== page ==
Those of you who follow me on twitter will know that the death of David Bowie (and it’s taken me 2 and a half weeks to be able to put the ‘d’ word next to his name) hit me hard. He was and is an idol of mine and, like so many others, I grew up with him – image, music, films, words – in my life. I crafted myself, came to know myself, through and alongside him and I am still, as so many others are, trying to reconcile myself to a world, and a future, without David Bowie.
I have thought often, over the life of this blog, about what constitutes an ‘on topic’ post and what subject material is too tangential to include here. David Bowie straddles that divide.
From a purely personal point of view, the very real grief I felt in the days immediately following the announcement of David Bowie’s death (still not comfortable putting that word with his name) was absolute and consuming. Grief is an extraordinary emotion, utterly inescapable and totally consuming. Despite the fact that grief mimics so many of the emotions of various mental illnesses (insomnia, anxiety, restlessness, dysthymia) I never mistake it for that or fear I have crossed into the darker side of cyclothymic symptoms. Grief is raw. And it is exhausting.
So exhausting, in fact, that a week after David Bowie died I found myself spiralling up to the familiar cloud of hypomania. It was one of those rare hypomanic periods were I welcomed the excess of energy and overriding sense of well-being. I needed respite from my grief and my brain offered it’s own solution. I was still immersed in my reflection on David Bowie’s life and work, but with a cushion between me and the raw pain of loss.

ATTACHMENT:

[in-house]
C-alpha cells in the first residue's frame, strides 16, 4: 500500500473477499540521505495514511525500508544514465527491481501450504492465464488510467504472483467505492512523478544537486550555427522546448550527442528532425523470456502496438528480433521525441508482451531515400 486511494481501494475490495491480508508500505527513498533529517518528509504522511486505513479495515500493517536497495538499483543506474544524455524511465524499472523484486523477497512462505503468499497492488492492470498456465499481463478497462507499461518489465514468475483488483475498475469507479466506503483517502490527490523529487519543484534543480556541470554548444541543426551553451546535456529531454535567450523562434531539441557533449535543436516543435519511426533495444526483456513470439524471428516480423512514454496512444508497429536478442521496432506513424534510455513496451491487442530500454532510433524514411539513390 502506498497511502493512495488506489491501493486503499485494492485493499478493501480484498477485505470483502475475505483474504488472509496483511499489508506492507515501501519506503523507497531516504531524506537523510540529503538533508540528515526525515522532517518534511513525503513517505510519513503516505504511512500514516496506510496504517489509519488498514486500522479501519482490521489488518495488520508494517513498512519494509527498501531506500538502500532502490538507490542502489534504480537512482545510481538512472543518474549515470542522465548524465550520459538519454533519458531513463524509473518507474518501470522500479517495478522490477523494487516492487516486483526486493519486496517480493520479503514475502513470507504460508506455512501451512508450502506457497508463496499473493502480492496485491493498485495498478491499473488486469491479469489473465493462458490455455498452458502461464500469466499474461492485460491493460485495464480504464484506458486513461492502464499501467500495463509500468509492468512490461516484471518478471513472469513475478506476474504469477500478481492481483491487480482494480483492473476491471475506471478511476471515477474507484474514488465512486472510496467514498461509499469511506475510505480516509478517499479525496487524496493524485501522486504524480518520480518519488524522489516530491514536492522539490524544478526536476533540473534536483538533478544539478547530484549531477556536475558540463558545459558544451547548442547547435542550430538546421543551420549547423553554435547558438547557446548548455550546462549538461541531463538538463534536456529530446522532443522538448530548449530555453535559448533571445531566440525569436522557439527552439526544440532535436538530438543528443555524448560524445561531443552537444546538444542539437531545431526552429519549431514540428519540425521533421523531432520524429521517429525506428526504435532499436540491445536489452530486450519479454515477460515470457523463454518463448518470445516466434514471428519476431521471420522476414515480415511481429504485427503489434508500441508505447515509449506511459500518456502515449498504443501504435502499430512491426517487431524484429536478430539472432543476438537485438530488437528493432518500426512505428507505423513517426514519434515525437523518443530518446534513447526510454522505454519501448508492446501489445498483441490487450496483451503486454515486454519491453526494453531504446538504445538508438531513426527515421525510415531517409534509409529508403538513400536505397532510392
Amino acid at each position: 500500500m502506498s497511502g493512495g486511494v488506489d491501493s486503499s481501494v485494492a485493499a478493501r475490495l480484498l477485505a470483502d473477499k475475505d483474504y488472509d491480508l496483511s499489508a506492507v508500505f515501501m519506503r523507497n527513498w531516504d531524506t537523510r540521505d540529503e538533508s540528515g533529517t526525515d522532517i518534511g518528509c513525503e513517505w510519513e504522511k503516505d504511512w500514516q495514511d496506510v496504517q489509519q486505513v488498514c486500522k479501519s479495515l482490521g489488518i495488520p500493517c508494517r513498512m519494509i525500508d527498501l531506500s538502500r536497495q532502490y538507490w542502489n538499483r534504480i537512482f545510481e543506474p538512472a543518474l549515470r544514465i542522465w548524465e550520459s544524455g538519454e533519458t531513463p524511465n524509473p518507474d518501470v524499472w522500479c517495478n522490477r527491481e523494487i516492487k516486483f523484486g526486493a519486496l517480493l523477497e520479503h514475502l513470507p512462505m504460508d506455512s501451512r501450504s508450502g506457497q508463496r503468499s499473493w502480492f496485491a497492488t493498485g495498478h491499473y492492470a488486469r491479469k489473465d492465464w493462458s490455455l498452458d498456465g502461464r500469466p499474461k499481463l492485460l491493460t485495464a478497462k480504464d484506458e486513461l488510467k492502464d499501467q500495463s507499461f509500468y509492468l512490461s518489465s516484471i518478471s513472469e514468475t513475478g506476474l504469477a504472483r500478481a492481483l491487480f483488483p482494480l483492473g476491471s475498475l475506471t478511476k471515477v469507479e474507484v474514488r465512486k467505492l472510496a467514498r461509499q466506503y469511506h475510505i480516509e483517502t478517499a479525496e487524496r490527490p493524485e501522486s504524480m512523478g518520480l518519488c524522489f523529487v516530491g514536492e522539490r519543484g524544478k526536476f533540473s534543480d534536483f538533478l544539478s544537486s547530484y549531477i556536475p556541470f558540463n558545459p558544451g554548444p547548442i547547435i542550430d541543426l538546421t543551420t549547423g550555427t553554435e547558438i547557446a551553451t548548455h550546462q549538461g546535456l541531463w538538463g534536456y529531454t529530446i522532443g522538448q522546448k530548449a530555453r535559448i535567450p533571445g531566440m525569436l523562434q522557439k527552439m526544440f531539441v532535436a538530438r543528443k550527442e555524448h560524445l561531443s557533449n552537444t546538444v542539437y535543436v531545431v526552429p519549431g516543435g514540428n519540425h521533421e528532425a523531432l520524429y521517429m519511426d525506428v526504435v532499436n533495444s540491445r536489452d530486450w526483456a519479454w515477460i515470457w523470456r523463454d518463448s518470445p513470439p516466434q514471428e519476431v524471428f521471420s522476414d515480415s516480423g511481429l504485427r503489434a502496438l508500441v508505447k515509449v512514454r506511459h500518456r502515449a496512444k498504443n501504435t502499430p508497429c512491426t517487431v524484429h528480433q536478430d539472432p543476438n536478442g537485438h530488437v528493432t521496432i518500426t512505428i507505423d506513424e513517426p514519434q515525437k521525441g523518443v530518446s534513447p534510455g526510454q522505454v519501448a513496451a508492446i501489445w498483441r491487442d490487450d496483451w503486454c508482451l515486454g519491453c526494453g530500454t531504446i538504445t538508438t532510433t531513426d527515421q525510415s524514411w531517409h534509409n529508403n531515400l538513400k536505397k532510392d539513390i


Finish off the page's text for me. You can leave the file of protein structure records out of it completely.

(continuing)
With hypomania, unfortunately, there must always come the crash. The downswing. And come it did, bouncing me out of the week with numb sadness and a listlessness which persists to today, despite the most crushing elements of sadness having largely dissipated.
Music has always been a refuge for me, a refuge from my thoughts, a distraction from my emotions and, most often, a method of illustration or enhancement of my feelings at times I struggle to find expression. David Bowie, like me, had a brother with schizophrenia. Like me, his proximity to such absorbing and total madness scared him. He ran, as I do, from what he feared was inside him and experimented with the limits of his sanity. Coming down, sometimes, in pieces on the wrong side of that blurred line.
During hypomania I often enjoy the excesses of The Rise and Fall of Ziggy Stardust and the Spiders from Mars. I empathise with the isolation and paranoia expressed on Station to Station. When I am in a downswing, the abstract soundscapes of Low and Heroes provide solace. The quite reflection and acceptance of mortality on Heathen and The Next Day offer me reassurance without being brash and insistent. But one album which I can never reconcile myself with is Aladdin Sane.